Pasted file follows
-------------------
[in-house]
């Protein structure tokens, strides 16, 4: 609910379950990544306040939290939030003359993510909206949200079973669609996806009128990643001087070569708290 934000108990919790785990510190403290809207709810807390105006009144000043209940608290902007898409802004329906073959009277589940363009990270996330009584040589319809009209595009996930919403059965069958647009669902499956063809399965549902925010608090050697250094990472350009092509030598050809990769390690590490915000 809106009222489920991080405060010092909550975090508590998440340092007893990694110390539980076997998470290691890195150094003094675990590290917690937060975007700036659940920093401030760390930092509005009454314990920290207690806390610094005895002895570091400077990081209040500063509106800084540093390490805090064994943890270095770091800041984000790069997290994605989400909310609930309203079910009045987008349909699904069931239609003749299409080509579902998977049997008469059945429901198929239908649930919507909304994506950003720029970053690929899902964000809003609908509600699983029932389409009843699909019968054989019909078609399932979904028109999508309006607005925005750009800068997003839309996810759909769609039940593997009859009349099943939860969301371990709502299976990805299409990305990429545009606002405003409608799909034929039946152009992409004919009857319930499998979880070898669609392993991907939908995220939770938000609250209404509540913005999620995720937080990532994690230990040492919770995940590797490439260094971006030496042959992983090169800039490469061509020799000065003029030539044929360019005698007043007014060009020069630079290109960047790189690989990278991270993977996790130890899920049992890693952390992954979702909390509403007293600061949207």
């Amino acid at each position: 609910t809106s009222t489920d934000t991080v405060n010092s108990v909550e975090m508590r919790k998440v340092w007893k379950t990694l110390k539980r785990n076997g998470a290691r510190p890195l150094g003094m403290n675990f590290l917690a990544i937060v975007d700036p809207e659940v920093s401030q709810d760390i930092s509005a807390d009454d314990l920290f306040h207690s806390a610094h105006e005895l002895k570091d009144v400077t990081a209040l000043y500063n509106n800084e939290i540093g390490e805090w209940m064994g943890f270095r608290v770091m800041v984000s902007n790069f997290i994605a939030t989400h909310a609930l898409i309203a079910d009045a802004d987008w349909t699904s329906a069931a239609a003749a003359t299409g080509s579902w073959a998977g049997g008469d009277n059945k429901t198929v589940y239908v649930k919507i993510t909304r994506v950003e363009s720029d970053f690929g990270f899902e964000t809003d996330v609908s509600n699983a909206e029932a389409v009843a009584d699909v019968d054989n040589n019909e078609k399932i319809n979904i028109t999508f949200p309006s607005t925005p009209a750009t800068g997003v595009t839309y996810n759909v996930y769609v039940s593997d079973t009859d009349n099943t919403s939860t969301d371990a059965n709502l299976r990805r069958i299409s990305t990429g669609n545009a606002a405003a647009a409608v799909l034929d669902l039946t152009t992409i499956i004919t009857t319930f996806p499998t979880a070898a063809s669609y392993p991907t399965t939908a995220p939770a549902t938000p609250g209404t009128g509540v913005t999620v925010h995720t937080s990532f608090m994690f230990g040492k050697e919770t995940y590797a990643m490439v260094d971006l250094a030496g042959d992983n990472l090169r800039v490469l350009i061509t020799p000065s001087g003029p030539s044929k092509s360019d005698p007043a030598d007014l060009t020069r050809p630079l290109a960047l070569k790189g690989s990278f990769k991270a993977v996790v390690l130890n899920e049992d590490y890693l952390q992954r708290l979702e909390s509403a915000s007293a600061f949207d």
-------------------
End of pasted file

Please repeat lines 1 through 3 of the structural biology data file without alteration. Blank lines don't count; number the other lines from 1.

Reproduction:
[in-house]
């Protein structure tokens, strides 16, 4: 609910379950990544306040939290939030003359993510909206949200079973669609996806009128990643001087070569708290 934000108990919790785990510190403290809207709810807390105006009144000043209940608290902007898409802004329906073959009277589940363009990270996330009584040589319809009209595009996930919403059965069958647009669902499956063809399965549902925010608090050697250094990472350009092509030598050809990769390690590490915000 809106009222489920991080405060010092909550975090508590998440340092007893990694110390539980076997998470290691890195150094003094675990590290917690937060975007700036659940920093401030760390930092509005009454314990920290207690806390610094005895002895570091400077990081209040500063509106800084540093390490805090064994943890270095770091800041984000790069997290994605989400909310609930309203079910009045987008349909699904069931239609003749299409080509579902998977049997008469059945429901198929239908649930919507909304994506950003720029970053690929899902964000809003609908509600699983029932389409009843699909019968054989019909078609399932979904028109999508309006607005925005750009800068997003839309996810759909769609039940593997009859009349099943939860969301371990709502299976990805299409990305990429545009606002405003409608799909034929039946152009992409004919009857319930499998979880070898669609392993991907939908995220939770938000609250209404509540913005999620995720937080990532994690230990040492919770995940590797490439260094971006030496042959992983090169800039490469061509020799000065003029030539044929360019005698007043007014060009020069630079290109960047790189690989990278991270993977996790130890899920049992890693952390992954979702909390509403007293600061949207």
């Amino acid at each position: 609910t809106s009222t489920d934000t991080v405060n010092s108990v909550e975090m508590r919790k998440v340092w007893k379950t990694l110390k539980r785990n076997g998470a290691r510190p890195l150094g003094m403290n675990f590290l917690a990544i937060v975007d700036p809207e659940v920093s401030q709810d760390i930092s509005a807390d009454d314990l920290f306040h207690s806390a610094h105006e005895l002895k570091d009144v400077t990081a209040l000043y500063n509106n800084e939290i540093g390490e805090w209940m064994g943890f270095r608290v770091m800041v984000s902007n790069f997290i994605a939030t989400h909310a609930l898409i309203a079910d009045a802004d987008w349909t699904s329906a069931a239609a003749a003359t299409g080509s579902w073959a998977g049997g008469d009277n059945k429901t198929v589940y239908v649930k919507i993510t909304r994506v950003e363009s720029d970053f690929g990270f899902e964000t809003d996330v609908s509600n699983a909206e029932a389409v009843a009584d699909v019968d054989n040589n019909e078609k399932i319809n979904i028109t999508f949200p309006s607005t925005p009209a750009t800068g997003v595009t839309y996810n759909v996930y769609v039940s593997d079973t009859d009349n099943t919403s939860t969301d371990a059965n709502l299976r990805r069958i299409s990305t990429g669609n545009a606002a405003a647009a409608v799909l034929d669902l039946t152009t992409i499956i004919t009857t319930f996806p499998t979880a070898a063809s669609y392993p991907t399965t939908a995220p939770a549902t938000p609250g209404t009128g509540v913005t999620v925010h995720t937080s990532f608090m994690f230990g040492k050697e919770t995940y590797a990643m490439v260094d971006l250094a030496g042959d992983n990472l090169r800039v490469l350009i061509t020799p000065s001087g003029p030539s044929k092509s360019d005698p007043a030598d007014l060009t020069r050809p630079l290109a960047l070569k790189g690989s990278f990769k991270a993977v996790v390690l130890n899920e049992d590490y890693l952390q992954r708290l979702e909390s509403a915000s007293a600061f949207d």